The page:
His expertise led to 20 years of research work with the Socony Mobil Co., including many trips to Europe.
Pete’s first marriage ended in a divorce that left him in charge of raising five children, a challenge he happily accepted and successfully met. Fortunately, too, in ’74, Pete met and married Christine, “a delightful English woman” as he called her, who lived in Birney, Mont., under the “big sky.” She persuaded Pete to change his life and move to this sparsely settled town near the Bighorn Mountains. Pete opened a general store and taught school at a nearby Indian reservation.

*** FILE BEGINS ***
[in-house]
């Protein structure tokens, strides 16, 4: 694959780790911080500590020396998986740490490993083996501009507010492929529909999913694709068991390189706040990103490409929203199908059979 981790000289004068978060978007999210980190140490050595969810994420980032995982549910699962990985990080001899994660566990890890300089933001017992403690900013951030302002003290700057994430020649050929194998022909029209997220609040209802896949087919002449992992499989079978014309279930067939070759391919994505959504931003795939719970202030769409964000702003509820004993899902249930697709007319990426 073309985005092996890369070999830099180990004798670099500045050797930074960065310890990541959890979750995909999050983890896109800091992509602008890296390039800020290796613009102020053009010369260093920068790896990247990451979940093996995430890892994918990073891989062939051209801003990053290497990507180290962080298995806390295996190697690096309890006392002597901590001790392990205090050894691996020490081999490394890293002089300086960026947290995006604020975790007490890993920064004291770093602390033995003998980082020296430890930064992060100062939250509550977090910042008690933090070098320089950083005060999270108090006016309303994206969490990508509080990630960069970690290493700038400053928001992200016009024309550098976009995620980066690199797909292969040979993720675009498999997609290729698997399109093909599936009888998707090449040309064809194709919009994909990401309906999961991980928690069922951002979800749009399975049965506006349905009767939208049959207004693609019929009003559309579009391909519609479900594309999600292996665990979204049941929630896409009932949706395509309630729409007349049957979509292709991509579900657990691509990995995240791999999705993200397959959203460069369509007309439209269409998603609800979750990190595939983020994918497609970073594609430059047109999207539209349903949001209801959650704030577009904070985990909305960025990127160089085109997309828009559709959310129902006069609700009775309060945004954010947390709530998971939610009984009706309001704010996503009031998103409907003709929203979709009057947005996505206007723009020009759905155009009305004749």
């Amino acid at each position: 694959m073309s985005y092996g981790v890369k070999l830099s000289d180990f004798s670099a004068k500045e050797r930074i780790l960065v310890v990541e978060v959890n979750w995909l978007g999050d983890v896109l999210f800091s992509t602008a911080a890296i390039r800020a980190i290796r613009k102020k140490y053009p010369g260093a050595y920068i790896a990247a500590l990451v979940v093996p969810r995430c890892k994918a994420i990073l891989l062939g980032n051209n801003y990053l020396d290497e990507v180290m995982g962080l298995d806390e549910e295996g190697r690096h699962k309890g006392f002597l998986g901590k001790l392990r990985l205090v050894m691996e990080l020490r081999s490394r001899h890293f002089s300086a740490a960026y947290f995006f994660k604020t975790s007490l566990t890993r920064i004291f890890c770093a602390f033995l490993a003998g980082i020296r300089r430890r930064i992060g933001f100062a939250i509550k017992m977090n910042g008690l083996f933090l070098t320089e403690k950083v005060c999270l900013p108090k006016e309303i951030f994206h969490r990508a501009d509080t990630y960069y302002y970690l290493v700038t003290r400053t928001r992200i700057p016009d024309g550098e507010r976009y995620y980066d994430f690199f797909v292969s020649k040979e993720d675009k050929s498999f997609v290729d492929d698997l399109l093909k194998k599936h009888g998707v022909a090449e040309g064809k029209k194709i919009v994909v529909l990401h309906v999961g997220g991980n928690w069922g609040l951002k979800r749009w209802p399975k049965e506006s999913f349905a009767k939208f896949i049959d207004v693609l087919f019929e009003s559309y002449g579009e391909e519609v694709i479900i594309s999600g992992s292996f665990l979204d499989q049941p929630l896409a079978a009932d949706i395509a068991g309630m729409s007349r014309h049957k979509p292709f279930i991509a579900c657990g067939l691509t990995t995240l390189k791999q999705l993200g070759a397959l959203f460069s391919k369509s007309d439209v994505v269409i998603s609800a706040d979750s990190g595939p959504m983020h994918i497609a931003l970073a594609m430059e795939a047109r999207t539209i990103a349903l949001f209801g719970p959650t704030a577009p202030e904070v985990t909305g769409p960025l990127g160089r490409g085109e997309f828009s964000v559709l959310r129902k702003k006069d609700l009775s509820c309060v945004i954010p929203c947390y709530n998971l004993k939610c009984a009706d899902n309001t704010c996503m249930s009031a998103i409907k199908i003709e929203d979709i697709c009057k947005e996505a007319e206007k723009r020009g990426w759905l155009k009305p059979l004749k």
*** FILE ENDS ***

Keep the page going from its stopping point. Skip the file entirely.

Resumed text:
For a while, Pete, raised as an Eastern city boy, felt like a foreigner in his new environment. But in time, perhaps in part because of his Quaker faith, he came to love the quiet solitude of his surroundings — so conducive to meditation.
He died July 1, 2010.
Our discerning classmate, Koke Kokatnur, remembers Pete as a “fun-loving, wonderful guy” who thoroughly enjoyed his days at Old Nassau. We send our warm wishes to Christine and Pete’s four surviving children. Pete's middle son predeceased him in 2002.